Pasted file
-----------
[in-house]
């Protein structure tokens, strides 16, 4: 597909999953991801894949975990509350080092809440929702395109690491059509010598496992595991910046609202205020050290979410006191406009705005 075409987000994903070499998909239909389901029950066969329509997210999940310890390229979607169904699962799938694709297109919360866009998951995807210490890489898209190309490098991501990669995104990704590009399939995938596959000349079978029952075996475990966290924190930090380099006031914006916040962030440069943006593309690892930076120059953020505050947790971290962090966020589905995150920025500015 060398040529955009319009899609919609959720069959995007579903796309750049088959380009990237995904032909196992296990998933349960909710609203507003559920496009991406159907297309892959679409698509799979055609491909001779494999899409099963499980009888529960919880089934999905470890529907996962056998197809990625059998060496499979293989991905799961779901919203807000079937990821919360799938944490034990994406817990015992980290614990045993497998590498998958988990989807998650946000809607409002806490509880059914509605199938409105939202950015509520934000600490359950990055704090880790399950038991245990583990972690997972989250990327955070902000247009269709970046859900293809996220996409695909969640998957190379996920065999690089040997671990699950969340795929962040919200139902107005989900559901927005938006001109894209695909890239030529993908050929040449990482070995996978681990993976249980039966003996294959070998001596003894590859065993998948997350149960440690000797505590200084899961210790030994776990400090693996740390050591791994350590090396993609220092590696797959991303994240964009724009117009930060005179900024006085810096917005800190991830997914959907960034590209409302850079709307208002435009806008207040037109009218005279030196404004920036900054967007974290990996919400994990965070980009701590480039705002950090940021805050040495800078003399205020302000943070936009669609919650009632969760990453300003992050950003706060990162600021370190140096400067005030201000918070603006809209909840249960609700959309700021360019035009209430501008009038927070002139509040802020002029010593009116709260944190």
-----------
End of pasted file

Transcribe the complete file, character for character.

[in-house]
């Protein structure tokens, strides 16, 4: 597909999953991801894949975990509350080092809440929702395109690491059509010598496992595991910046609202205020050290979410006191406009705005 075409987000994903070499998909239909389901029950066969329509997210999940310890390229979607169904699962799938694709297109919360866009998951995807210490890489898209190309490098991501990669995104990704590009399939995938596959000349079978029952075996475990966290924190930090380099006031914006916040962030440069943006593309690892930076120059953020505050947790971290962090966020589905995150920025500015 060398040529955009319009899609919609959720069959995007579903796309750049088959380009990237995904032909196992296990998933349960909710609203507003559920496009991406159907297309892959679409698509799979055609491909001779494999899409099963499980009888529960919880089934999905470890529907996962056998197809990625059998060496499979293989991905799961779901919203807000079937990821919360799938944490034990994406817990015992980290614990045993497998590498998958988990989807998650946000809607409002806490509880059914509605199938409105939202950015509520934000600490359950990055704090880790399950038991245990583990972690997972989250990327955070902000247009269709970046859900293809996220996409695909969640998957190379996920065999690089040997671990699950969340795929962040919200139902107005989900559901927005938006001109894209695909890239030529993908050929040449990482070995996978681990993976249980039966003996294959070998001596003894590859065993998948997350149960440690000797505590200084899961210790030994776990400090693996740390050591791994350590090396993609220092590696797959991303994240964009724009117009930060005179900024006085810096917005800190991830997914959907960034590209409302850079709307208002435009806008207040037109009218005279030196404004920036900054967007974290990996919400994990965070980009701590480039705002950090940021805050040495800078003399205020302000943070936009669609919650009632969760990453300003992050950003706060990162600021370190140096400067005030201000918070603006809209909840249960609700959309700021360019035009209430501008009038927070002139509040802020002029010593009116709260944190």